This is particularly surprising since Cumberbatch is so immensely charming in all his roles and is great with everyone else in the film. Nearly every scene features the same level of emotional commitment to one another. The only difference being that by the end he doesn’t yell so much.


man of steel-cavill

Whether it’s TV, movies or comic books, and no matter who’s playing him, the heart and soul of Superman’s story has always been his relationship with Lois Lane.Their undeniable draw toward one another is what keeps him grounded. While Henry Cavill has been very good at being both Clark Kent and Superman in the DCEU, his first foray in Man of Steel did not include any of the magnetic pull to Amy Adams’ Lois that constantly brings them together.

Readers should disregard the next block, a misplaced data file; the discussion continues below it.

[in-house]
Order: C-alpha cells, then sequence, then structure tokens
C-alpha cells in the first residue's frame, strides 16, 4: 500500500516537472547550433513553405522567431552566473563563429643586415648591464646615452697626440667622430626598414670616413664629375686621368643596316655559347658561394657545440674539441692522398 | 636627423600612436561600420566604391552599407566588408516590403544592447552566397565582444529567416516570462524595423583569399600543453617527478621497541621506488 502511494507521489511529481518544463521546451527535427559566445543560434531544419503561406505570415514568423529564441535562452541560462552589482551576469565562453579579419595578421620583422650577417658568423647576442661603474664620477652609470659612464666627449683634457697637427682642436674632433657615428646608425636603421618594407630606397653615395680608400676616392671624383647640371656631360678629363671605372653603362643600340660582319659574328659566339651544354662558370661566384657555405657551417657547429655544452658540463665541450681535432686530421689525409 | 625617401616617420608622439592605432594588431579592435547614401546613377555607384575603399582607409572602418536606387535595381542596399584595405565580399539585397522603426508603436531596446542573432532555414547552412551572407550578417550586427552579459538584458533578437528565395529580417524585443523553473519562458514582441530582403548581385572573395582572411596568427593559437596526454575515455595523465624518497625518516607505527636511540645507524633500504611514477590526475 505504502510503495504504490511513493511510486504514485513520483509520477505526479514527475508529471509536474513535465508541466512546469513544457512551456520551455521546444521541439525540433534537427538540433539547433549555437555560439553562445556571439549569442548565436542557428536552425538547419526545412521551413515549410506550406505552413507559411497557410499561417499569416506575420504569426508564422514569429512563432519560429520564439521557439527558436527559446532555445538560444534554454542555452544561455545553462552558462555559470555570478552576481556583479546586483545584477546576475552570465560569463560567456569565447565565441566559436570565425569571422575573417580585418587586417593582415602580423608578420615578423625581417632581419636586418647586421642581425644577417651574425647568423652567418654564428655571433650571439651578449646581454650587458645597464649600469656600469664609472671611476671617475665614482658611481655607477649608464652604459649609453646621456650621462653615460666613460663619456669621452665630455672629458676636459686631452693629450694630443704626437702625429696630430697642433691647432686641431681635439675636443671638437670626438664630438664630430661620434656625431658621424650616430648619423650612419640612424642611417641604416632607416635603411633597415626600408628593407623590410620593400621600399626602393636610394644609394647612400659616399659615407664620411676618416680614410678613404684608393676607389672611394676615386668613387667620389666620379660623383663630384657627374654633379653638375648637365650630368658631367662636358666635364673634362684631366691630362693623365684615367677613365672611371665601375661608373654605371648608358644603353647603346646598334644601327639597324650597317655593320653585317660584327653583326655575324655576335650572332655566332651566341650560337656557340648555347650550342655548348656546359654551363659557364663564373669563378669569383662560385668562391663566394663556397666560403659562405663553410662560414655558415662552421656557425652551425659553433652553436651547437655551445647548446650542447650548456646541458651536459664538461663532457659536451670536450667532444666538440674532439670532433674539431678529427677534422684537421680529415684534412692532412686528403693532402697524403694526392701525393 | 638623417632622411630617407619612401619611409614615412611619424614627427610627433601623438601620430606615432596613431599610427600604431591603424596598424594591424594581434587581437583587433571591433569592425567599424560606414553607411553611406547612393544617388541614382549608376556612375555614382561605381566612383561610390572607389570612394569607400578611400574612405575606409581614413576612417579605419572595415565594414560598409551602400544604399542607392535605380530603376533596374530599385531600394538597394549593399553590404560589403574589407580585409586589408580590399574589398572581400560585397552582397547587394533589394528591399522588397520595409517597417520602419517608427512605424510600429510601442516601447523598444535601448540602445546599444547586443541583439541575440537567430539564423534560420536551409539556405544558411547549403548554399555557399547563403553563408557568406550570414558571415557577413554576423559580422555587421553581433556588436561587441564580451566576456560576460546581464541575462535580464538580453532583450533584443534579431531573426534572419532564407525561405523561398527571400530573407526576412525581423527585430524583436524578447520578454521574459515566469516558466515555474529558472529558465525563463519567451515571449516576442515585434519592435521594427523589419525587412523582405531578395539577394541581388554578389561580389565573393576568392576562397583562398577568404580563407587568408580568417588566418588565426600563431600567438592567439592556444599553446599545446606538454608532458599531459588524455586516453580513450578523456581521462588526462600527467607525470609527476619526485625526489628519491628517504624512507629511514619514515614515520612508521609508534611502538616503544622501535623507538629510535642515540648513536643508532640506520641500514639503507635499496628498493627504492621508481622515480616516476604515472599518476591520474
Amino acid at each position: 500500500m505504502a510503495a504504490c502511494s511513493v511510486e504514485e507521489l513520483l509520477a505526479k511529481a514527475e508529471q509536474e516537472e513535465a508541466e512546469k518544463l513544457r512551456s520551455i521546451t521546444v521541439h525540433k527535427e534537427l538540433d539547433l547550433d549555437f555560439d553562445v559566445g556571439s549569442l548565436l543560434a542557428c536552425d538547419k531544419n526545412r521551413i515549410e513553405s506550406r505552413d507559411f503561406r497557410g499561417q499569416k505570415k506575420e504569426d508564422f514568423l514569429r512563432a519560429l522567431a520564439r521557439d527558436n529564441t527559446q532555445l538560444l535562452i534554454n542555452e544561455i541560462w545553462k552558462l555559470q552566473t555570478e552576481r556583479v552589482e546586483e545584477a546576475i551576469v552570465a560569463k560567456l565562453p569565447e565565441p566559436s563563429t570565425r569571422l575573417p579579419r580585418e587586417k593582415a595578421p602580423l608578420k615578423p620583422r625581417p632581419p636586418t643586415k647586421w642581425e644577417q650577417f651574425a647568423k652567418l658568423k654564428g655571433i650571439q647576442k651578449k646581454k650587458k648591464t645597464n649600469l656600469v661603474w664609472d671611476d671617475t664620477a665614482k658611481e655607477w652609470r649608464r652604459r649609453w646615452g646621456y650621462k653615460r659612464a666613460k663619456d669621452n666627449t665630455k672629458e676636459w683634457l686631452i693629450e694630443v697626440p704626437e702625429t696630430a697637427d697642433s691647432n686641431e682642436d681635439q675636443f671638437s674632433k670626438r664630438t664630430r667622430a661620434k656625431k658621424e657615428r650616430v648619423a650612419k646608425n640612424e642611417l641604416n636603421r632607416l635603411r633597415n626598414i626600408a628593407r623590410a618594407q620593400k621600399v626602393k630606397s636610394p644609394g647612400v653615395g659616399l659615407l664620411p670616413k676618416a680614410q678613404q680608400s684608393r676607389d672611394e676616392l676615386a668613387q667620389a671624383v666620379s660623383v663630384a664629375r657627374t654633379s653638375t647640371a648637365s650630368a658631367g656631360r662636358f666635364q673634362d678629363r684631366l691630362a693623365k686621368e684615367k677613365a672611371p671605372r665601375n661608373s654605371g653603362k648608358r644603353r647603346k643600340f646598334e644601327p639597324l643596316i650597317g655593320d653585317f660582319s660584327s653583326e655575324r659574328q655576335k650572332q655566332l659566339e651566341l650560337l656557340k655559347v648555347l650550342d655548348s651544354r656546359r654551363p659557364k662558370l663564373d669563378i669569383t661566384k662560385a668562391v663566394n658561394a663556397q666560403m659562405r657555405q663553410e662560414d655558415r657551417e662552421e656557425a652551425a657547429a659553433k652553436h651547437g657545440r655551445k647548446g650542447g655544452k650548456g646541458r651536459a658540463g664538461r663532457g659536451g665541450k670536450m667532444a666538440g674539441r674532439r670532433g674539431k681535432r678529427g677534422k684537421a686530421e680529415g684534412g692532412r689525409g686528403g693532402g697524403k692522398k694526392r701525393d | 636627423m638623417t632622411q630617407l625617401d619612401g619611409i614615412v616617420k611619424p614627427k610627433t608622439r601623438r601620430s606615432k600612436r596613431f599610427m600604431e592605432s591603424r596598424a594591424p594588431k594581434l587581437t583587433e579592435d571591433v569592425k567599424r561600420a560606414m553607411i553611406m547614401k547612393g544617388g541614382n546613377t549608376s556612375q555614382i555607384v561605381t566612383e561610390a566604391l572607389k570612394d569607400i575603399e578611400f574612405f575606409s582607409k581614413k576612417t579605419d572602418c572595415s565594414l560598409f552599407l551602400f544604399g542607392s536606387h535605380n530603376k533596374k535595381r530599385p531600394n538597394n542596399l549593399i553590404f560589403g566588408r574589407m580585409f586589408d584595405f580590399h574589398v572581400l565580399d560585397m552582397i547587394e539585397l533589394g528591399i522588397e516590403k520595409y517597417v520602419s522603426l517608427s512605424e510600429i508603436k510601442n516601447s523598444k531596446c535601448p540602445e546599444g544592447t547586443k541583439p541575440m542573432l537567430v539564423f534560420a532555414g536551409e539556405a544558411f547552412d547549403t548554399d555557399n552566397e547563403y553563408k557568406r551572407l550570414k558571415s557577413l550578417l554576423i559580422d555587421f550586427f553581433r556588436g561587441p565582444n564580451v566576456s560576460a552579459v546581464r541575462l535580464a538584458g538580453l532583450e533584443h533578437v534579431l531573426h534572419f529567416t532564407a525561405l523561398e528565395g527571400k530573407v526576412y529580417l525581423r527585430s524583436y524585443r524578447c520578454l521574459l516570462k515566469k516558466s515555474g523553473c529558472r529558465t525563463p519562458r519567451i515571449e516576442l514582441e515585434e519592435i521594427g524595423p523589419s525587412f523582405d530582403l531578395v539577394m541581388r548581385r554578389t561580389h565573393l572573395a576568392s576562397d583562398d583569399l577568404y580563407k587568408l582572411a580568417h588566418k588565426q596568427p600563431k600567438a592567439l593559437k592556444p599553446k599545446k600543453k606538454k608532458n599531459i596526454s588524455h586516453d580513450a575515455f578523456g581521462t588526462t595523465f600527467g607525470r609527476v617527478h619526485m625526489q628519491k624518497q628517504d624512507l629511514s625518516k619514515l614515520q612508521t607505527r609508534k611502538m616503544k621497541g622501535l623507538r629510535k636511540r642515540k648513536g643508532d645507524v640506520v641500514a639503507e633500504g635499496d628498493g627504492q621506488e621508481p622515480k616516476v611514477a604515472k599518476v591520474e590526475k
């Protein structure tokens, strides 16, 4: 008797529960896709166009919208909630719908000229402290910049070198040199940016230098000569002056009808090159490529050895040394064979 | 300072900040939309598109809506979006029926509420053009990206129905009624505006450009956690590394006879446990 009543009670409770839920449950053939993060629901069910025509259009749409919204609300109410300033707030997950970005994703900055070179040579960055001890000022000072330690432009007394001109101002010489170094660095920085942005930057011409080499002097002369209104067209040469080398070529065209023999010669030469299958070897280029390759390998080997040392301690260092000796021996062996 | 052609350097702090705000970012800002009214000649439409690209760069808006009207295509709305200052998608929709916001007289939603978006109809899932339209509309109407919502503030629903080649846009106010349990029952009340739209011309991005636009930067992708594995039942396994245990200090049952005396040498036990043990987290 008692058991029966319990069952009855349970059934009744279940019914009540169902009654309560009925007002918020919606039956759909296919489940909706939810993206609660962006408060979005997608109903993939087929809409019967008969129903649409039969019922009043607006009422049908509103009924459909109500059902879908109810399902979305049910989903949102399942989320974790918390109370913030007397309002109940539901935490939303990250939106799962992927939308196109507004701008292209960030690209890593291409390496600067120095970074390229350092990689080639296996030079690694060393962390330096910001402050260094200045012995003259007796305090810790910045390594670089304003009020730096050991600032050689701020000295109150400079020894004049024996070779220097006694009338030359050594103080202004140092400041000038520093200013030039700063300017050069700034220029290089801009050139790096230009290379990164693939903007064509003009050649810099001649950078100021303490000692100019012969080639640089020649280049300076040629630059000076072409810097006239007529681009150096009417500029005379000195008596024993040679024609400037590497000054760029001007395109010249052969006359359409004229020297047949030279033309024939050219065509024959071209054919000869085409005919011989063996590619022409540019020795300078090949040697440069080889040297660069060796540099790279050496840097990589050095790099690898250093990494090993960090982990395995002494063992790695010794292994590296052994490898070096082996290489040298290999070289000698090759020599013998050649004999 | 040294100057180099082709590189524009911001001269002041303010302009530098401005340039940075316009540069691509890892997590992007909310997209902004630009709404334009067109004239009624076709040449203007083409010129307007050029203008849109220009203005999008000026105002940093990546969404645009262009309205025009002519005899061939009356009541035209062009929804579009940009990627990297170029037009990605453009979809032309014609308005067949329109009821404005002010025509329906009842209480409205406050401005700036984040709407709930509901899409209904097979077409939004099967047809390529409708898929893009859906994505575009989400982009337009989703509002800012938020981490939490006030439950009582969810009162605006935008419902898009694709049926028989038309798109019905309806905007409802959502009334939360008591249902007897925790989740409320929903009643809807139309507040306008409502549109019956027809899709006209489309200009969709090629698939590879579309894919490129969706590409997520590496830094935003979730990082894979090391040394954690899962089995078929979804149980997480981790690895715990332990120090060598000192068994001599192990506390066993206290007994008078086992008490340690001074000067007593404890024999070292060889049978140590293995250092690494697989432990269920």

It’s not all Cavill’s fault, since they spent a big chunk of the movie apart. However, Cavill didn’t really portray any interest in Adams once their characters finally did meet up. The Lois and Clark relationship never felt that important to his story. Frankly, he had more chemistry with Ben Affleck’s Batman in Batman vs Superman: Dawn of Justice.


Superhero origin movies are rarely about the love interest. They are not the focus of the hero’s journey. This is never more evident than in Thor. Natalie Portman is pretty much fantastic in every performance, but Jane Foster never feels like a significant part of Thor’s story. Jane is the one who figures out Thor is an alien and tracks him down. Unfortunately, that is the extent of their real connection in the movie.